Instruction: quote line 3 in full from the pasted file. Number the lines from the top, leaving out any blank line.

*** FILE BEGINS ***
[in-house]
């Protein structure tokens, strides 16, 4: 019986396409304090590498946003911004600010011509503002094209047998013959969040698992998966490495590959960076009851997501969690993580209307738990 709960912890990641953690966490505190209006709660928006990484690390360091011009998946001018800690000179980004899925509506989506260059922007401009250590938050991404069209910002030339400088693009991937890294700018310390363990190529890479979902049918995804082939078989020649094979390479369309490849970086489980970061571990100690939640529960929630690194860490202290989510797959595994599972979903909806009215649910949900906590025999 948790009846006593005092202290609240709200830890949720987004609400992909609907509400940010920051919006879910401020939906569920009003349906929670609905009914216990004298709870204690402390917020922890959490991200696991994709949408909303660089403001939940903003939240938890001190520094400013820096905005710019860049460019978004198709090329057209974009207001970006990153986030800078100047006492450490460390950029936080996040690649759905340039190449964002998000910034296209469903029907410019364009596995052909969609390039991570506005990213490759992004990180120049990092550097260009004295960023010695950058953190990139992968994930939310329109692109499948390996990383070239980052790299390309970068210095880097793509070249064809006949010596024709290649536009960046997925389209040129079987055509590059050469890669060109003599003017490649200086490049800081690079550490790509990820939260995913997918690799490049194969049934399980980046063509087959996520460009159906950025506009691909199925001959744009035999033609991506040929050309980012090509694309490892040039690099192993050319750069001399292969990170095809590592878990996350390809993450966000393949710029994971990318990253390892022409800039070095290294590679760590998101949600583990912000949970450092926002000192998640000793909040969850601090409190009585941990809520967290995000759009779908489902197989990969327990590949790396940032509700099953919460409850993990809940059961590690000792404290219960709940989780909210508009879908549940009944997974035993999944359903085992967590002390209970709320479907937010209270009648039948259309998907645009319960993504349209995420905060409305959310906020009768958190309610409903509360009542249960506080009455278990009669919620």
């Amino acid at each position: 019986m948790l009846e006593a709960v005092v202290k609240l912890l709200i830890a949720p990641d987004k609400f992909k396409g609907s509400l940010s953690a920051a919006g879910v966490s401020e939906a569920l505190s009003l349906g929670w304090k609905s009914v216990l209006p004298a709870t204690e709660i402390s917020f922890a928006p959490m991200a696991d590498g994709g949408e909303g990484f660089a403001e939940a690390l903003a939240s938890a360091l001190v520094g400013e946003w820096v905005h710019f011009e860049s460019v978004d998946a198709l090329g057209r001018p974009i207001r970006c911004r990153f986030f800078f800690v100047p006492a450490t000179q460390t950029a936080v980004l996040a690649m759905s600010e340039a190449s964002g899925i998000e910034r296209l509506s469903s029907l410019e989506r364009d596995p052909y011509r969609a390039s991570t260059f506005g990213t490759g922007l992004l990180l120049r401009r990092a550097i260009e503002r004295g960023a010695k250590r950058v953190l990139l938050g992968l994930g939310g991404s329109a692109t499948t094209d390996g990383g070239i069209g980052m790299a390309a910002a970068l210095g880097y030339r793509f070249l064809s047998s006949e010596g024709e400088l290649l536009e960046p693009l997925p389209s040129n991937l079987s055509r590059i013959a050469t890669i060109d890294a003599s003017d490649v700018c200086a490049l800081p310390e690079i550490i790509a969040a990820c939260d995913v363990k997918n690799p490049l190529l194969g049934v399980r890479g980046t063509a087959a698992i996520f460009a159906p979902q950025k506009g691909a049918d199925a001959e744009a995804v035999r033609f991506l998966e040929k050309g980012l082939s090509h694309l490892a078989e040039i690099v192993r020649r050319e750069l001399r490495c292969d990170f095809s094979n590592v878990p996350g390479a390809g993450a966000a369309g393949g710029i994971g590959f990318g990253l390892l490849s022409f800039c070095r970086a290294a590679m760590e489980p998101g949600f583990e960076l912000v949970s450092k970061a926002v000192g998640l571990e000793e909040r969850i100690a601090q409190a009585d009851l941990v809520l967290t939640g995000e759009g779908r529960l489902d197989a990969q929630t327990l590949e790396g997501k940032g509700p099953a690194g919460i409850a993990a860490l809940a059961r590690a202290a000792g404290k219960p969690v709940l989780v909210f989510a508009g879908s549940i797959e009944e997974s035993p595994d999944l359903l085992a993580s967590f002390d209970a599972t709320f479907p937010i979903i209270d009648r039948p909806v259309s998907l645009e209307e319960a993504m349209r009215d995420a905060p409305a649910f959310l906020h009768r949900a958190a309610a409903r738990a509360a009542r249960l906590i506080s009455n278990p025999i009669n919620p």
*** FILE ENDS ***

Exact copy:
């Amino acid at each position: 019986m948790l009846e006593a709960v005092v202290k609240l912890l709200i830890a949720p990641d987004k609400f992909k396409g609907s509400l940010s953690a920051a919006g879910v966490s401020e939906a569920l505190s009003l349906g929670w304090k609905s009914v216990l209006p004298a709870t204690e709660i402390s917020f922890a928006p959490m991200a696991d590498g994709g949408e909303g990484f660089a403001e939940a690390l903003a939240s938890a360091l001190v520094g400013e946003w820096v905005h710019f011009e860049s460019v978004d998946a198709l090329g057209r001018p974009i207001r970006c911004r990153f986030f800078f800690v100047p006492a450490t000179q460390t950029a936080v980004l996040a690649m759905s600010e340039a190449s964002g899925i998000e910034r296209l509506s469903s029907l410019e989506r364009d596995p052909y011509r969609a390039s991570t260059f506005g990213t490759g922007l992004l990180l120049r401009r990092a550097i260009e503002r004295g960023a010695k250590r950058v953190l990139l938050g992968l994930g939310g991404s329109a692109t499948t094209d390996g990383g070239i069209g980052m790299a390309a910002a970068l210095g880097y030339r793509f070249l064809s047998s006949e010596g024709e400088l290649l536009e960046p693009l997925p389209s040129n991937l079987s055509r590059i013959a050469t890669i060109d890294a003599s003017d490649v700018c200086a490049l800081p310390e690079i550490i790509a969040a990820c939260d995913v363990k997918n690799p490049l190529l194969g049934v399980r890479g980046t063509a087959a698992i996520f460009a159906p979902q950025k506009g691909a049918d199925a001959e744009a995804v035999r033609f991506l998966e040929k050309g980012l082939s090509h694309l490892a078989e040039i690099v192993r020649r050319e750069l001399r490495c292969d990170f095809s094979n590592v878990p996350g390479a390809g993450a966000a369309g393949g710029i994971g590959f990318g990253l390892l490849s022409f800039c070095r970086a290294a590679m760590e489980p998101g949600f583990e960076l912000v949970s450092k970061a926002v000192g998640l571990e000793e909040r969850i100690a601090q409190a009585d009851l941990v809520l967290t939640g995000e759009g779908r529960l489902d197989a990969q929630t327990l590949e790396g997501k940032g509700p099953a690194g919460i409850a993990a860490l809940a059961r590690a202290a000792g404290k219960p969690v709940l989780v909210f989510a508009g879908s549940i797959e009944e997974s035993p595994d999944l359903l085992a993580s967590f002390d209970a599972t709320f479907p937010i979903i209270d009648r039948p909806v259309s998907l645009e209307e319960a993504m349209r009215d995420a905060p409305a649910f959310l906020h009768r949900a958190a309610a409903r738990a509360a009542r249960l906590i506080s009455n278990p025999i009669n919620p």